6. The theme of the Gospel readings this week has been the reality of the spiritual domain. It is as much a real part of an individual's make-up as is one's intellect or social network. Yet, it is neglected. A person can be a theological giant while remaining spiritually mediocre. Some people let this part of themselves weaken until all that is left is dry bone. The spiritual life is dynamic, however, and its development requires method, discipline and practice. It has heights of achievement and predictable sequences of crises. The question of the young man haunts us. What must I do? There is a great deal more to the spiritual life than keeping the Commandments. There is the experience of the kingdom, access to which comes not with decision but discipleship—that slow and gradual process by which we translate the two great Commandments into our lives in thousands of ways. On these two great pillars of love of God and of neighbor everything rests: Law, prophets and the spiritual life.
7. Let us pray: Lord God, loving Father, you have bound yourself to us with strings of love and let this love appear among us in human form in Jesus Christ, your Son. Let our love, however limited and hesitant, reflect a bit the greatness of the love by which you yourself love us in Jesus Christ, our Lord. Amen. God Bless.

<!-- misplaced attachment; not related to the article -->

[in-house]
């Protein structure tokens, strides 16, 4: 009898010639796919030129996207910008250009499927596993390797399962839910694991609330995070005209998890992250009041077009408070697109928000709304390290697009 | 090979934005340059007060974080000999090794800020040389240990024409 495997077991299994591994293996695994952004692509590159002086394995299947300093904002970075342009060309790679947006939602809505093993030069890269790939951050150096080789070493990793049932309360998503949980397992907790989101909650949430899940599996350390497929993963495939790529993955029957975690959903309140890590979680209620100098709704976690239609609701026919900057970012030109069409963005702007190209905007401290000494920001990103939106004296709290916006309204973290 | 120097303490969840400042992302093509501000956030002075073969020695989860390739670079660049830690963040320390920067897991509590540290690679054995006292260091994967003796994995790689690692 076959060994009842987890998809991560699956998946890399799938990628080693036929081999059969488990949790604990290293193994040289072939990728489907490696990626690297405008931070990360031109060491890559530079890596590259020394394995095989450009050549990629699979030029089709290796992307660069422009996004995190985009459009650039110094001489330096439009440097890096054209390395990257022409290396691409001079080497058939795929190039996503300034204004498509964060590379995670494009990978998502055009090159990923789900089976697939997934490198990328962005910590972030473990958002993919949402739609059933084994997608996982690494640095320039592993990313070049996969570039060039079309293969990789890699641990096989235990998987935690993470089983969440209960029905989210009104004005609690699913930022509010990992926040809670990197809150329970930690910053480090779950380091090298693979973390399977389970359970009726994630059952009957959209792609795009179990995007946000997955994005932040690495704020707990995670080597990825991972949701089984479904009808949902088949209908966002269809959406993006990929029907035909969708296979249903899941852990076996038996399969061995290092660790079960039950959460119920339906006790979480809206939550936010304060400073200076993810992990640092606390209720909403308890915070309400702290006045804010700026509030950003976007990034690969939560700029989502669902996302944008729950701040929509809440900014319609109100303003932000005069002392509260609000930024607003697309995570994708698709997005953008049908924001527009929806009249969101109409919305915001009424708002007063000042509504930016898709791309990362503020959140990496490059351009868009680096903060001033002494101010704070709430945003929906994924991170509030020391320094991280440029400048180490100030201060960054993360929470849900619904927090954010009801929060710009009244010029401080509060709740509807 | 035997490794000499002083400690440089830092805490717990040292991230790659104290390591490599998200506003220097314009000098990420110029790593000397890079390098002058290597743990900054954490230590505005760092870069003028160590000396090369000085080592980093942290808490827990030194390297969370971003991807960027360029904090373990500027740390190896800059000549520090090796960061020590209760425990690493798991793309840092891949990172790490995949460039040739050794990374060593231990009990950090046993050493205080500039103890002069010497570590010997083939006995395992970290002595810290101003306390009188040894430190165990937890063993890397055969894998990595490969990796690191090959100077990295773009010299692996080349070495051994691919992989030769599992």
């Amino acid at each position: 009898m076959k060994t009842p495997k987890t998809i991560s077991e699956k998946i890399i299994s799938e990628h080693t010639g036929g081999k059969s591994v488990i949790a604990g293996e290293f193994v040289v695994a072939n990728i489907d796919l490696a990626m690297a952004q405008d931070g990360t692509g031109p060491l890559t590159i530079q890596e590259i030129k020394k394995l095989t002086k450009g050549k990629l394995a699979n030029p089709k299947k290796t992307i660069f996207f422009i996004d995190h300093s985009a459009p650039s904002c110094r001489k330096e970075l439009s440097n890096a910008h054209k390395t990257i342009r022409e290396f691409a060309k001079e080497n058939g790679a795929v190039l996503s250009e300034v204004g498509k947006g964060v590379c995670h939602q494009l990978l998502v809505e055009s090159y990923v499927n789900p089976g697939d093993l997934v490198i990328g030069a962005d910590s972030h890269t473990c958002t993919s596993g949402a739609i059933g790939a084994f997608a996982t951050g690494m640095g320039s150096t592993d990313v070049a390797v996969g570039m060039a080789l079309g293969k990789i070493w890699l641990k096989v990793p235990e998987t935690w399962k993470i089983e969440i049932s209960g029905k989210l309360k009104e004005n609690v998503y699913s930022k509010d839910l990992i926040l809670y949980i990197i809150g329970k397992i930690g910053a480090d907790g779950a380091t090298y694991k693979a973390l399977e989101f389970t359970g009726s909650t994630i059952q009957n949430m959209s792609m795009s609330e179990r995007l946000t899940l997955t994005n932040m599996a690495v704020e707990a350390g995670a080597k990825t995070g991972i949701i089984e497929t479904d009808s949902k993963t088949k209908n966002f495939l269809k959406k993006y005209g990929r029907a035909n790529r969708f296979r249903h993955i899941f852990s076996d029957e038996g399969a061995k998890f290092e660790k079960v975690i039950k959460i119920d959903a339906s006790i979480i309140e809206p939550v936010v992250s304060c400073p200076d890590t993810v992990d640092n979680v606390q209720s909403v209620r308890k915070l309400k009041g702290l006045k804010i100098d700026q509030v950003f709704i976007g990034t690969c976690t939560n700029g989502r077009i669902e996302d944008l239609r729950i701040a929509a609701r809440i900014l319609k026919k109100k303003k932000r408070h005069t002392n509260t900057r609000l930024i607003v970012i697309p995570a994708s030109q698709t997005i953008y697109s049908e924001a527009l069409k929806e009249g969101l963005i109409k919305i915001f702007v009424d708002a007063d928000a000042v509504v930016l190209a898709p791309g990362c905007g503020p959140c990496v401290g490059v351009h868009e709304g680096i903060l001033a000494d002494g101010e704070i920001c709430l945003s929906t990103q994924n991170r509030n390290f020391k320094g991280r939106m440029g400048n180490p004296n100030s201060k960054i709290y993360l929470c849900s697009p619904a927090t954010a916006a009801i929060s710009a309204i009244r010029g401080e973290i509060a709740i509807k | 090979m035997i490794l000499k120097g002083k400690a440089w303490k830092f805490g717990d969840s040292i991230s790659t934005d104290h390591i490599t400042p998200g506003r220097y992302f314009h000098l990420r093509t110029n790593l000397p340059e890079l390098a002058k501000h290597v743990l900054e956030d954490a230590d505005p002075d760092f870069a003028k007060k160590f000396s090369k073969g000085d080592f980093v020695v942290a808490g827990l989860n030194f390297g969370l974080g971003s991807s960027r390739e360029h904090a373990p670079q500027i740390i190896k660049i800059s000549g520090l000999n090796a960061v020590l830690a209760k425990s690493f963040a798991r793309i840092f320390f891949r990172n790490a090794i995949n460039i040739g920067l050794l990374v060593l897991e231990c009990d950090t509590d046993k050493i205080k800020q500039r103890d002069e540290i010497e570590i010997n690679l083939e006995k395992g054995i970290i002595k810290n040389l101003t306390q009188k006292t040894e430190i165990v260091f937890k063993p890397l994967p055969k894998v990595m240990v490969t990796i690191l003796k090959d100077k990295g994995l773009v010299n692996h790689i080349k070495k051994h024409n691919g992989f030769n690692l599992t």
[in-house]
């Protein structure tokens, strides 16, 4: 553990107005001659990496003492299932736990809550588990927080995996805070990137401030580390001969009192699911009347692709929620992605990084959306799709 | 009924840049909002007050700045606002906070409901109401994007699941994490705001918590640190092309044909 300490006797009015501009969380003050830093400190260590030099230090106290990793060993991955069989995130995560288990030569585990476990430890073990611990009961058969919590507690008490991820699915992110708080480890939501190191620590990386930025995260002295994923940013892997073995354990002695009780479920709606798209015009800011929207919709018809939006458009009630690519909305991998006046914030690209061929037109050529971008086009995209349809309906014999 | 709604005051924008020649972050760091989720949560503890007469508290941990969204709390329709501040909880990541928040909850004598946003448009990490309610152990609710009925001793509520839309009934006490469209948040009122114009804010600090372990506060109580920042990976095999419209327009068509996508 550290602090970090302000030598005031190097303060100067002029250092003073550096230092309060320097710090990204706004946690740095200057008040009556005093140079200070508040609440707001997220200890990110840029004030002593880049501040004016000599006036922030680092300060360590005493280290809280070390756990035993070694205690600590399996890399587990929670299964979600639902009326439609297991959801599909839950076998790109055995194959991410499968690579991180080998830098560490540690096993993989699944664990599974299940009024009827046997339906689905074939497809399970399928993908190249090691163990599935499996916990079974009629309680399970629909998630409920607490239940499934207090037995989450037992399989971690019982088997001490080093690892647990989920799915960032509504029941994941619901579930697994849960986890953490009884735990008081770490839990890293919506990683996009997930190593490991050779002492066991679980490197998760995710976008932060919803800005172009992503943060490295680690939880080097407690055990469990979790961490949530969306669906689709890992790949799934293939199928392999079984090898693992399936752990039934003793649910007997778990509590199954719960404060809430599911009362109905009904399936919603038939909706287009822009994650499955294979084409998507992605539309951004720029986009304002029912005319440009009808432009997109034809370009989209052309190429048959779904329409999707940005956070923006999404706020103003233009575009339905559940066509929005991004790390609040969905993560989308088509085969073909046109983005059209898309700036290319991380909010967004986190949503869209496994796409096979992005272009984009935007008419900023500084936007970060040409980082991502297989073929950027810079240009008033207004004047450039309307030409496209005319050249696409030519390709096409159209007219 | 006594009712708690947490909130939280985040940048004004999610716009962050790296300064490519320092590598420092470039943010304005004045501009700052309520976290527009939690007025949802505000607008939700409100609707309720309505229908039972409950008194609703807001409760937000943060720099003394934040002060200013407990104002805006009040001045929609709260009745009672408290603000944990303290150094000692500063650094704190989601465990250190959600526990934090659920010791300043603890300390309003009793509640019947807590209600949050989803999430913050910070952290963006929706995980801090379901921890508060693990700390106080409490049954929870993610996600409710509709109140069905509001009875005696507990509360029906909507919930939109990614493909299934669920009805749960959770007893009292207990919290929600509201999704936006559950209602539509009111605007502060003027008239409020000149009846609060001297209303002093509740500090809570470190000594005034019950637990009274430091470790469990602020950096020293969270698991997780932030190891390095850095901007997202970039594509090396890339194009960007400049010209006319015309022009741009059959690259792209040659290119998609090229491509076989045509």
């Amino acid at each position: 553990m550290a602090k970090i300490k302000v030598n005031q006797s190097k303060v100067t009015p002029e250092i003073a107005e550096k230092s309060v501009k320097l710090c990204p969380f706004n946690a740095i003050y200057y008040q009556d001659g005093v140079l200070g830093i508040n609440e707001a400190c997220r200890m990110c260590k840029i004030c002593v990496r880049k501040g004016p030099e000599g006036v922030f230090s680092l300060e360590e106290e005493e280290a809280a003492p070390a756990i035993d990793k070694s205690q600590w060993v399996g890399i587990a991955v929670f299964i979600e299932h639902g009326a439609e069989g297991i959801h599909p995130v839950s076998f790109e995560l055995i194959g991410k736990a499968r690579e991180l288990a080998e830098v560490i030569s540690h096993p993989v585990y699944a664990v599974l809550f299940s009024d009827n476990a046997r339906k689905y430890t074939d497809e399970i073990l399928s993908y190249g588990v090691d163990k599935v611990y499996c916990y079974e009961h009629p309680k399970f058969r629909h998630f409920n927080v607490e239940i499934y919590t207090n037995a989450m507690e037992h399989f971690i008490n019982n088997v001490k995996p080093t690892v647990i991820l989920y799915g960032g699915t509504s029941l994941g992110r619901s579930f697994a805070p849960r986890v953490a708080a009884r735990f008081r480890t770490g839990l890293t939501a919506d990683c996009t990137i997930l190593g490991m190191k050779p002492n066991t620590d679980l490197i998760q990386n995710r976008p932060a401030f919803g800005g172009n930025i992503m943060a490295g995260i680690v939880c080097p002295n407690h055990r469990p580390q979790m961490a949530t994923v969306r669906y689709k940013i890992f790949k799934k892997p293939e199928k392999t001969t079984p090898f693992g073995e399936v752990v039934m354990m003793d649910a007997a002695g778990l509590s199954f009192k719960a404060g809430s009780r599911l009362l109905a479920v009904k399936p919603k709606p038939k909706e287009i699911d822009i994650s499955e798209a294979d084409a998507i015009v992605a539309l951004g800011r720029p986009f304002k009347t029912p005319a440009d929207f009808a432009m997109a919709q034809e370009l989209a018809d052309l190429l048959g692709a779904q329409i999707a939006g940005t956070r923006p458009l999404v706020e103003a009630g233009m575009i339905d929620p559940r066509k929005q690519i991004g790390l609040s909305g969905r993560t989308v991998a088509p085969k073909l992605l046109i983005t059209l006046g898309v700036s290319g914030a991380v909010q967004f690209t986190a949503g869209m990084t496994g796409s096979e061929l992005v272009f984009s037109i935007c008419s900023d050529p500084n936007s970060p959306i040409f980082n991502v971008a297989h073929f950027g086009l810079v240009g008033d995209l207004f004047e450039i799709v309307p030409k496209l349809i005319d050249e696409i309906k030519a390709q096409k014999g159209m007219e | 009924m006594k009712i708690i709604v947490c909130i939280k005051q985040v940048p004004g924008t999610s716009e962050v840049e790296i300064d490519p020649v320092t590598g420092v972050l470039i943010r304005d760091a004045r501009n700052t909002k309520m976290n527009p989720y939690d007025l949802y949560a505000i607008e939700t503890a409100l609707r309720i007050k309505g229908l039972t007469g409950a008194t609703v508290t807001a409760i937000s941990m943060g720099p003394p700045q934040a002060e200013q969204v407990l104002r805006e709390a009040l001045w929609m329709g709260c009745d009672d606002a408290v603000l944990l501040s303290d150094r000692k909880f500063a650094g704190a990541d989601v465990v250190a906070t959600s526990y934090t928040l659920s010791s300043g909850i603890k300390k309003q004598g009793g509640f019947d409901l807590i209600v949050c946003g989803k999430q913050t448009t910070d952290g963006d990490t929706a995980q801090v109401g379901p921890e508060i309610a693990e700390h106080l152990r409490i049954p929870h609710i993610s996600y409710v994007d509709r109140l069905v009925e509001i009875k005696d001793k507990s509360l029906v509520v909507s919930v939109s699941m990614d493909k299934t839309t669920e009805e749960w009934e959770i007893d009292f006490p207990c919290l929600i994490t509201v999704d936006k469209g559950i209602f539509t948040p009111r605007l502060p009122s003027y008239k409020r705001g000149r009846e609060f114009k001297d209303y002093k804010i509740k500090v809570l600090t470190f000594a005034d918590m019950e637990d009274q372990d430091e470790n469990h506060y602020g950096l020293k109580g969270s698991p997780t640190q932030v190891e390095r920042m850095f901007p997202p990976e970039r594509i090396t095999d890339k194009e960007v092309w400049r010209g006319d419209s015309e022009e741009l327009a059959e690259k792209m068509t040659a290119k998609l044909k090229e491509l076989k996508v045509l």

Do we believe God can breathe life back into us, if we turn our lives over to him as AAs do? "1 prophesied as I had been told. Breath entered the bodies, and they came to life and stood up." I saw God's glory

The summary of the faith of the Catholic Church is expressed in the 12 Articles of Faith in the Apostles' Creed. In these 12 Articles of Faith, what is essentially expressed is who God is and who we are. Article 11 states the belief in "the resurrection of the body". From the Catholic perspective, a human being is a union of body and soul, so death is just the temporary separation of body and soul until the end of the world, the Second Coming of Christ, the General Judgement, and the resurrection of the dead. The virtuous go, body and soul, into heaven, and the damned go, body and soul, into hell. Whether virtuous or damned, their mortal remains are in this world as they wait for the Last Day when this resurrection of the body will happen. The 1st reading gives the vision of the prophet Ezekiel and it is also a prophecy for the House of Israel. There is a vivid description of the valley full of dry bones but with Ezekiel proclaiming the prophecy over the bones, they began to have flesh growing on them and skin covering them. The prophecy was for the God's people then, the House of Israel. But in a way, it is also for the People of God now, the Church. The reality of the prophecy will be fulfilled on the Last Day, and we believe in that as we profess in the Creed about the "resurrection of the body". Hence the remains of the deceased must be given respect and dignity. But it is not just about the deceased. Just as the prophecy in the 1st reading is for the House of Israel, it is also for us the Church. We are called to be a people that walk in ways of the Lord as expressed by the commandments that Jesus expressed in the gospel. We are to be a people of love and it is love that will give life. Without love, then we are just like dry bones without any flesh and skin. But when we love God and love our neighbour, then we have truly expressed our faith in the resurrection of the body.